Controversial changes in Canada's refugee laws and policies have been very much in the news this summer. Bill C-31, a bill making it more difficult for those escaping persecution in their home countries to gain refugee status in Canada, received royal assent and became law at the end of June.
During the same week, recently announced changes in the Interim Federal Health Program (IFHP) took effect. These changes in the IFHP mean the loss of important health benefits for many refugees and those residing in Canada seeking refugee status. They also lay an added financial burden on faith congregations and other groups committed to sponsoring refugees seeking to make a new life in Canada.
The cuts to IFHP end coverage of most medications, diagnostic tests, eye care, dental services, and mobility aids for refugee applicants and many refugees.
In Canada, some refugees are sponsored directly by the federal government. The settlement and income support costs for the first year for these refugees are provided by the government.
Other refugees settling are supported through the Private Sponsorship Program where faith organizations and other humanitarian organizations commit to cover the settlement and income support costs for refugee families and individuals during their first year in Canada.
When the federal government first announced the funding cuts to the IFHP back in April, it said the cuts would apply to both government and privately sponsored refugees. After much public outcry, the government reversed itself and restored the IFHP funding for the supplementary health services for the government sponsored refugees.
However, the decision to cut IHFP funding for the refugees supported by the churches and other groups remained, and these health benefits were cancelled starting June 30.
The Catholic Archdiocese of Edmonton, in partnership with local parishes and Catholic Social Services, has been active in the federal Private Sponsorship Program since the program started over 30 years ago.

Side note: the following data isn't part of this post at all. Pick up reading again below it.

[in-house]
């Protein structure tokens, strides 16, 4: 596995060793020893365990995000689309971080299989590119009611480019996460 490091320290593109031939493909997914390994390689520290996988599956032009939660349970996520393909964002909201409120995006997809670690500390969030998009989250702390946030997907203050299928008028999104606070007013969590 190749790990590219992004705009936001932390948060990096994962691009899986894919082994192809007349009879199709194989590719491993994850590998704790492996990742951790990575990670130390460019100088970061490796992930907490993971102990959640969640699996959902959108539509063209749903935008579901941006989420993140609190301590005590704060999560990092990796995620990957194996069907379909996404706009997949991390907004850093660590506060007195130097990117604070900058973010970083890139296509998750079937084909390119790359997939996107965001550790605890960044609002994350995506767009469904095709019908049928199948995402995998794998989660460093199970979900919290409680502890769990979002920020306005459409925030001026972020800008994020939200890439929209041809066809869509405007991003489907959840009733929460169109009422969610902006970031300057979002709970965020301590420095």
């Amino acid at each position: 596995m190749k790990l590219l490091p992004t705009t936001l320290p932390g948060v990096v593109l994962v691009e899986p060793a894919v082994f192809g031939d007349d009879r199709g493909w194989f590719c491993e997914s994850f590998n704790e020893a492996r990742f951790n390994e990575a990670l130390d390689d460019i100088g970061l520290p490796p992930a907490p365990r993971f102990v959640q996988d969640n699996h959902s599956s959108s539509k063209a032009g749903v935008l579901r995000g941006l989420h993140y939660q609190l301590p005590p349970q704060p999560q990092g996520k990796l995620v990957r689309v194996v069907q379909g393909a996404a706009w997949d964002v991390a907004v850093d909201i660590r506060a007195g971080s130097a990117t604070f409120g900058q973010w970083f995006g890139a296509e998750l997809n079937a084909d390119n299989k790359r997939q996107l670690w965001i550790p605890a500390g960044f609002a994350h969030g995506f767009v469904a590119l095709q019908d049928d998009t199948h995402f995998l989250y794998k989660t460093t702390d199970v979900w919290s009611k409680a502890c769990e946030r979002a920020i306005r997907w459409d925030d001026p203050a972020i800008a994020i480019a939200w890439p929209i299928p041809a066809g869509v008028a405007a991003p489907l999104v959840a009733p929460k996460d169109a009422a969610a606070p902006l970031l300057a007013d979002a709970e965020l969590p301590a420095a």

At the start, the goal was to address the dire situation of the Vietnamese "boat people." Over the years, parishes in the Edmonton Archdiocese have assisted thousands of refugees from many countries across the globe starting a new life in Canada.
Local parishes participating in the refugee sponsorship program make a formal commitment of volunteer and financial support. The financial commitment is substantial. It can easily exceed $30,000 for the support of a large family for a year.
This is also a partnership with government, which provides important support through different government programs, such as English language classes. Prior to June 30, this government support included supplemental health care services.
Practically, the costs of these needed health services have been transferred to the sponsoring churches without any consultation. Significantly, an Anglican diocese in Manitoba is taking the federal government to court for breach of contract.
Estimates of the average costs for the health services provided for each refugee through IFHP range between $400 and $650 per year. It might be argued that this amount need not be a "deal breaker" for a parish already committed to raising tens of thousands of dollars. However, health care needs and associated costs can vary widely from person to person.
Often, refugees come to Canada with profound health challenges. The cuts to IFHP introduce substantial financial risks to parishes in existing sponsorship commitments and can discourage those who might consider making such commitments in the future.
In response to widespread public criticism of these cuts, the federal minister, Jason Kenny, defended his decision by insisting that refugees and refugee applicants should not receive any health benefits beyond what most Canadians usually receive.
To Christians, this response of putting the health needs of vulnerable Canadians and refugees into a "win-lose" competition with each other is disturbing. Over and over in the Old Testament, we read of God's special concern for the "widows, orphans, and sojourners." Biblical scholars see "sojourners" as very much including immigrants and refugees.
This listing of the three groups of those at greatest risk of poverty and injustice in ancient Israel is repeated dozens of times in Scripture. At no point are the needs of these vulnerable groups put in competition with each other.
Rather the scriptural message is clear: To be faithful to the covenant means to live in right relationship with God and to live in right relationship with neighbour, especially the widows, orphans and sojourners.
(Bob McKeon: firstname.lastname@example.org)